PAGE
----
The Fair Labor Standards Act (FLSA) requires employers to pay overtime compensation to covered employees, but exempts from overtime numerous categories of workers. Traditionally, these exemptions have been construed narrowly against the employer asserting them. Not anymore.

In its second look at this particular exemption in recent years, the U.S. Supreme Court in Encino Motorcars, LLC v. Navarro considered whether the automotive sales exemption “applies to service advisors—employees at car dealerships who consult with customers about their servicing needs and sell them servicing solutions.”1 But in deciding that the exemption does apply to service advisors, the Court dropped a true bombshell with respect to FLSA jurisprudence: it rejected the longstanding principle that exemptions are to be construed narrowly. As a result, going forward, courts will need to place exemptions on the same statutory and interpretive footing as the substantive overtime requirements in the statute.

Background

Current and former service advisors of a car dealership sued for unpaid overtime, alleging they were misclassified as exempt employees. Service advisors “interact with customers and sell them services for their vehicles.” Specifically, they “meet customers; listen to their concerns about their cars; suggest repair and maintenance services; sell new accessories or replacement parts; record service orders; follow up with customers as the services are performed (for instance, if new problems are discovered); and explain the repair and maintenance work when customers return for their vehicles.” The service advisors premised their argument for overtime on a 2011 Department of Labor rule that expressly excluded service advisors from the definition of “salesman.” The district court found instead that the exemption applied to service advisors. The Ninth Circuit reversed, deferring completely to the 2011 DOL rule. The Supreme Court rejected this conclusion, holding that the regulation was procedurally defective and courts should not defer to it or rely upon it. The Supreme Court remanded the case to the Ninth Circuit for reconsideration. The Ninth Circuit again found that service advisors were entitled to overtime because they do not fall within the exemption.

The Supreme Court again reversed, basing its conclusion on what it called a “best reading” of the statute’s text. The text exempts “any salesman, parts-man, or mechanic primarily engaged in selling or servicing automobiles, trucks, or farm implements.” §213(b)(10)(A). The Court noted that service advisors are “salesm[e]n,” and they are “primarily engaged in . . . servicing automobiles.” First, because salesman is not defined in the statute, the Court looked to the word’s ordinary meaning as found in two commonly used dictionaries, and determined a salesman to be “someone who sells goods or services.” The Court found that service advisors “obviously” meet this requirement because they sell customers services for their vehicles. Second, the Court found that even though the service advisors do not spend their time repairing cars, they do spend their time “servicing” automobiles because they are integral to the servicing process.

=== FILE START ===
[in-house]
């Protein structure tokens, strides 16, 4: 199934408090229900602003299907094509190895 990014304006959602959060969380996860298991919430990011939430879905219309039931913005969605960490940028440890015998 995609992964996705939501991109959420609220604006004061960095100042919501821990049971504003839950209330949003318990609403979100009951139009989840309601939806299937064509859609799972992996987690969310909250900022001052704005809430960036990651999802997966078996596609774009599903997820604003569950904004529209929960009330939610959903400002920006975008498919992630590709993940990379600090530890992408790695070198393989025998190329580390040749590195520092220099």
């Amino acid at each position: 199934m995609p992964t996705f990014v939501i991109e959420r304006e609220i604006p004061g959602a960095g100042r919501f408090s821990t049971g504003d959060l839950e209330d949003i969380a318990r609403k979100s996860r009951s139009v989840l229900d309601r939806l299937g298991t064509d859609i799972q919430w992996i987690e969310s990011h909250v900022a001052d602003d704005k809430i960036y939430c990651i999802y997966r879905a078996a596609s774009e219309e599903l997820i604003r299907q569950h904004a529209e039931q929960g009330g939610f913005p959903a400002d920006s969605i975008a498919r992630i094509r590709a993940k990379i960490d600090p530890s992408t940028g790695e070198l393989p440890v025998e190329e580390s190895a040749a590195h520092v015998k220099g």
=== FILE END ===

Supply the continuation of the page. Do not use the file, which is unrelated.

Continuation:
The Court disregarded the Ninth Circuit’s use of the distributive canon of statutory construction2 under which the Ninth Circuit linked salesman to selling, and partsman and mechanics to servicing. The Court found that this analysis ignored the plain meaning and usage of the word “or” in the exemption. Thus, a salesman could either sell or service automobiles and fall within the exemption. Interestingly, the Court noted that the Ninth Circuit’s “narrow distributive phrasing is an unnatural fit here because the entire exemption bespeaks breadth.” (emphasis added).

Finally, and most significantly, the Court rejected the Ninth Circuit’s reliance on the commonly held principle that exemptions are to be narrowly construed. Noting that nothing in the FLSA’s text demands a narrow construction of exemptions and that the FLSA contains “over two dozen” exemptions, the Court reasoned that exemptions are as integral to the statute as are the overtime and minimum wage requirements. Thus, quoting language from a decision from last term that “it is quite mistaken to assume . . . that whatever might appear to further the statute’s primary objective must be the law,” it held that courts “have no license to give the exemption anything but a fair reading.”

In dissent, Justice Ginsburg, along with Justices Breyer, Sotomayor, and Kagan, sought to emphasize how the majority’s holding was a stark departure from precedent. Underscoring the importance of the Court’s holding regarding the interpretation of FLSA exemptions, Justice Ginsburg wrote that the Court was overruling “half a century” of precedent by rejecting the narrow construction principle.

While the Court’s ruling is no doubt welcome news for any automobile dealers that wish to rely on the automotive sales exemption for their service advisors, the Court’s decision could have broader implications for all employers that rely on any FLSA exemption for their employees. Going forward, individuals challenging the application of an exemption will no longer have the advantage of arguing that FLSA exemptions must be narrowly construed. Rather, courts must now analyze exemptions through a “fair reading” of the statute, taking into consideration the plain, ordinary meaning of the words on the page. The Court’s ruling will have an impact on every case involving the application of FLSA exemptions to employees, whether those cases are brought by individuals or as collective actions on behalf of similarly situated workers. Indeed, it will be worth watching whether the decision might also affect how courts going forward adjudicate motions for conditional certification involving these exemptions.